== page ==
CRAIGMONT, Idaho — When 7-year-old Emma Watson recently sent a letter to President Barack Obama, it wasn’t her intention to be political.
She was merely witnessing to the president on an issue near and dear to her own ailing heart.
Watson’s birth mother had originally planned to abort Emma because she had half a heart — a condition known as hypoplastic left heart syndrome. Instead, the birth mother gave Emma life and placed her for adoption with John and Patti Watson, a Catholic couple who were willing to adopt kids with special needs.
Emma was able to schedule a visit with Pope Benedict XVI through the Phoenix-based Make-A-Wish Foundation — but the meeting had to be postponed due to her illness.
To compose her letter to Obama, the girl sat down with her mother and dictated: “I am writing to you because I don’t agree with abortion. I know you are trying to help people, but I know that God can take care of things in his own way.”
She told the president that she initially supported his candidacy.
“You said you would do good things for America, but then I found out that you are pro-abortion,” says Emma’s letter. “Then I got to wondering how killing babies is good for America. Can you please let babies live, President Obama?”
She added, “My birth mom loved me a lot too and chose life for me, even though she knew that I would be very sick even before I was born.”
Emma’s reference was to her adoption in 2001, when, after a struggle with infertility, John and Patti placed their names with a local adoption agency.
“We had learned natural family planning, but had no success conceiving,” said Patti, a home-schooling mother of four in Craigmont, Idaho.
According to Patti, prior to an ultrasound, Emma’s 16-year-old birth mother had originally arranged to place her child for adoption with another couple. When she had the ultrasound and learned that the baby had a heart condition, the other couple backed out.
“After seeing doctors, who gave the baby very little chance of making it, the birth mother decided to have an abortion,” said Patti. “But on the day the abortion was scheduled, she woke up and couldn’t describe the feeling other than to say that ‘God had a very special plan for this baby,’ and she decided not to go through with the abortion.”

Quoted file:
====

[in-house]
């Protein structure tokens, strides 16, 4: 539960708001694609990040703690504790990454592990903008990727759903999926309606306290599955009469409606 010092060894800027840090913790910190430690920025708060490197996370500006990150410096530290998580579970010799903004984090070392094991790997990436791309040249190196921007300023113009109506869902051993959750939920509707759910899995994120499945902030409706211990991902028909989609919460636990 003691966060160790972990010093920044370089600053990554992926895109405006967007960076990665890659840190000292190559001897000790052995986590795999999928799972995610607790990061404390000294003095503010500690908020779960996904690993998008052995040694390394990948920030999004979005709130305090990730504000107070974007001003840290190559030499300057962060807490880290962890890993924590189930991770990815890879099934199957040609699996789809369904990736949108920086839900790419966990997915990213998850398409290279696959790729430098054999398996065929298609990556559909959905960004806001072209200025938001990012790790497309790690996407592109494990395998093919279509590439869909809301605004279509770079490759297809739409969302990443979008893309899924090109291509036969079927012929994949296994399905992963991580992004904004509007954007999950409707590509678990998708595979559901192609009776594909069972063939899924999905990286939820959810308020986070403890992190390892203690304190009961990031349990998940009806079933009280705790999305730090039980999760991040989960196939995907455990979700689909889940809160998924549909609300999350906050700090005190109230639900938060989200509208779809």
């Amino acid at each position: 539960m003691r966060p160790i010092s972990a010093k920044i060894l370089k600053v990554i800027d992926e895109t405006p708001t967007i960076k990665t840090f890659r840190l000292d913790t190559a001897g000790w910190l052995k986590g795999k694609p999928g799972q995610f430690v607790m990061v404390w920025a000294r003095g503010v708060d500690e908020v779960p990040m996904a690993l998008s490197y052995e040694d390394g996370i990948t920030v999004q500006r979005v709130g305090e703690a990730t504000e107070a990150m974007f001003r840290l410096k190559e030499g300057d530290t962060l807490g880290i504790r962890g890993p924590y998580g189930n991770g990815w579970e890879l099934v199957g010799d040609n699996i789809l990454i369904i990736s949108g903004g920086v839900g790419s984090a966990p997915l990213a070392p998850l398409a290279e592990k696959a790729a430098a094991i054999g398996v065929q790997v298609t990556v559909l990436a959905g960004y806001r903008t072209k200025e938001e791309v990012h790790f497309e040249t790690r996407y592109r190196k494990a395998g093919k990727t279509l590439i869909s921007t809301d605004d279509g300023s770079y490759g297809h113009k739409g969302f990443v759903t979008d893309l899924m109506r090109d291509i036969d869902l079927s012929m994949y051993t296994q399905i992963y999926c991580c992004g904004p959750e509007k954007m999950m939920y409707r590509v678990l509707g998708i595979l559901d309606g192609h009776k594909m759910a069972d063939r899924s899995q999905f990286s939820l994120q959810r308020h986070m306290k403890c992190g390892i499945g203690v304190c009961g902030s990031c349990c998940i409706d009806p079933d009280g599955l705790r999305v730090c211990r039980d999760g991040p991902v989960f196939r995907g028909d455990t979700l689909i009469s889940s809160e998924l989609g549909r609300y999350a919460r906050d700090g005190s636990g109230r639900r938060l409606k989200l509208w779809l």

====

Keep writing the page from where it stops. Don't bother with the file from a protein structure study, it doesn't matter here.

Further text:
After the birth mother contacted an adoption agency, the Watsons were the only ones who had said they would take a child with special needs.
“When they called, we said Yes,” Patti told The Associated Press. “It was an easy decision. We’d been praying about it, and God has granted us the grace to deal with everything that has come along.”
Because the child would need heart surgery within the first 24 hours of life in order to survive, the birth mother and adoptive mother flew to Delaware for care from a physician who agreed to undertake the risky surgery.
Emma was born on Feb.11, 2002 — the feast of Our Lady of Lourdes.
Since her birth, she’s had five open-heart surgeries and numerous other operations. She has spent more than a year and a half of her 7 years in hospitals. In addition to her heart condition, Emma has Turner syndrome, a chromosomal condition characterized by complete or partial absence of the second sex chromosome in females.
The Watsons are also parents to Ellie, 10, who is also adopted, and Noah, 3, and Greta, 1, whom they conceived after assistance from the Pope Paul VI Institute in Omaha, Neb.
Speaking Truth to Power
Last fall, even before the election, Emma got the idea to write to Barack Obama.
Emma’s mother, Patti, described how the idea came about.
They had obtained a Veggie Tales video from the local hardware store — The Fib From Outer Space, which teaches a lesson about the importance of not lying.
“After watching it, Emma’s eyes became as big as saucers, and she said, ‘I can send this to Barack Obama, and he can learn how to tell the truth,’” said Patti.